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Schools: Music Teachers

Volume 705: debated on Wednesday 12 November 2008

asked Her Majesty’s Government:

Whether they will offer advice to music teachers about the circumstances in which they may have physical contact with pupils.

My Lords, guidance contained in the document, Safeguarding Children and Safer Recruitment in Education, which came into force in 2007, makes it clear that it is not realistic to suggest that teachers should never touch pupils. Staff should not, of course, make gratuitous physical contact with their pupils, but there are sound reasons why, in the course of teaching an instrument or coaching a sport, a teacher may need to have physical contact with a pupil.

My Lords, I am grateful for that Answer. Does the noble Baroness agree with me that it is important for teachers to feel confident in having physical contact with pupils, not only when teaching an instrument but hugging a child when it is in distress or clearing up quickly and without fuss some diarrhoeal disaster? Those are ways in which a parent would be comfortable with a teacher touching a child. Does she also agree that there is a great deal of evidence that teachers do not feel comfortable with this and that teacher training institutions are advising young teachers that they should not touch children in all but the most extreme circumstances, hence the Musicians Union giving the advice that they have? Should we not review the support and advice we are giving to teachers to see whether we can help them to behave in the way we would like?

My Lords, the noble Lord is right. Teachers should be reassured that, in the right circumstances and in the appropriate way, they should be able to touch pupils, whether to show them where to put their fingers to get the correct tone when they are teaching the violin, or if a child falls over in the playground and needs reassurance, to give them a hug as a parent might do. Teachers should feel confident that they can touch pupils in the appropriate way, but it is important that they have guidance, support and training and that the department ensures that that happens.

My Lords, does my noble friend agree with me that this could all get a bit silly? Most pupils and, in fact, most teachers know what is and is not appropriate touch, and to inflict yet more advice on teachers could be counterproductive.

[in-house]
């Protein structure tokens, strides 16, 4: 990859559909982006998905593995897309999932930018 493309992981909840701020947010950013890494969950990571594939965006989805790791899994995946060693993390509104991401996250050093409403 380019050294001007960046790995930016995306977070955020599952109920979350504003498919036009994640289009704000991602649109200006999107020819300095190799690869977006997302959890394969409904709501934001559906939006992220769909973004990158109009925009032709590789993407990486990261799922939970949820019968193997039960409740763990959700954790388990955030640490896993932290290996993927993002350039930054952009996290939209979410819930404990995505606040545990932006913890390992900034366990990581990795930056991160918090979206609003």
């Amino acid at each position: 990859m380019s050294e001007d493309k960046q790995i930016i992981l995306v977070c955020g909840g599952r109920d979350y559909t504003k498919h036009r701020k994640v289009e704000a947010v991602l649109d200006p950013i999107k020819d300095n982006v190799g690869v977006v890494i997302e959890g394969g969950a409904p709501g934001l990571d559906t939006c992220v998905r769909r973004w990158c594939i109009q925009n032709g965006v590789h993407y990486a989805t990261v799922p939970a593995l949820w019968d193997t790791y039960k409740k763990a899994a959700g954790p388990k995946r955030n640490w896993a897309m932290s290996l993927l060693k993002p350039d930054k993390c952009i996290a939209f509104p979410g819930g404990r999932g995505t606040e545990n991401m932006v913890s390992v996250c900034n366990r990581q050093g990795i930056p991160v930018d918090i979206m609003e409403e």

My Lords, I agree with my noble friend. It would be a great shame if this were to become silly. Music teachers provide a tremendous service to our young people. Music is an essential part of learning, and growing up and I am delighted that music and sport are becoming so much more successful and prevalent in our schools. It is great that I have the opportunity to be clear that we expect teachers to be able to touch and hug and help children in very practical ways in schools.

My Lords, will the Minister encourage schools to be really clear with parents about what is expected in different subject areas and what is right in the way of touching? On a wider point, can she try to ensure that the new PSHE national curriculum helps children to understand what is and what is not appropriate touching and gives them the self-confidence to stand up and object to the wrong sort?

My Lords, the noble Baroness has made a very good link with the new commitment the Government have made to make PSHE statutory. PSHE will help children and young people understand what is appropriate and what is not appropriate touching from adults and, as she was hinting, it will give young people the confidence and assertiveness to be clear about what they see as acceptable.

My Lords, does the Minister agree that the child who is frightened of being touched is touched against their consent, and consent is the issue? If a child is asked, “Would it help you if I show you how to put your fingers correctly or how to hold the bow correctly?” the child who is frightened will say no and the child who wants that help will agree. Similarly, the child in the playground to whom the teacher says, “Do you want a hug?” will accept it or reject it. We are forgetting the role of the child in consenting to the touch.

My Lords, I accept the point the noble Baroness is making. The Federation of Music Services which represents providers suggests in its guidance that, as a matter of course, music teachers should discuss with parents and children their approach to teaching. That could mean the teacher saying, “I will show where to place your fingers to make this chord”, and then doing it in a way that does not impose on the child and create a sense of uncomfortable pressure. That is the mark of a good teacher.

My Lords, I strongly agree with the noble Baroness, Lady Finlay, about involving the child, but I was relieved when the Minister said that she does not want things to get a bit silly. However, surely she must agree that things have got a bit silly, as such guidance has been issued for music teachers. Does the Minister have any reflections for the House on how we have got into this extraordinary position of paralysis, one where teachers do not dare to do the natural thing?

My Lords, I listened to the comments made by representatives of the Musicians Union for the report on this subject on the “Today” programme and found it difficult to see where the evidence comes from. The union could not say exactly how many false allegations were being made. It is important that we have evidence in matters of this kind. The department has not received evidence of large numbers of music teachers coming forward with such concerns. If there were, of course we would take these matters very seriously.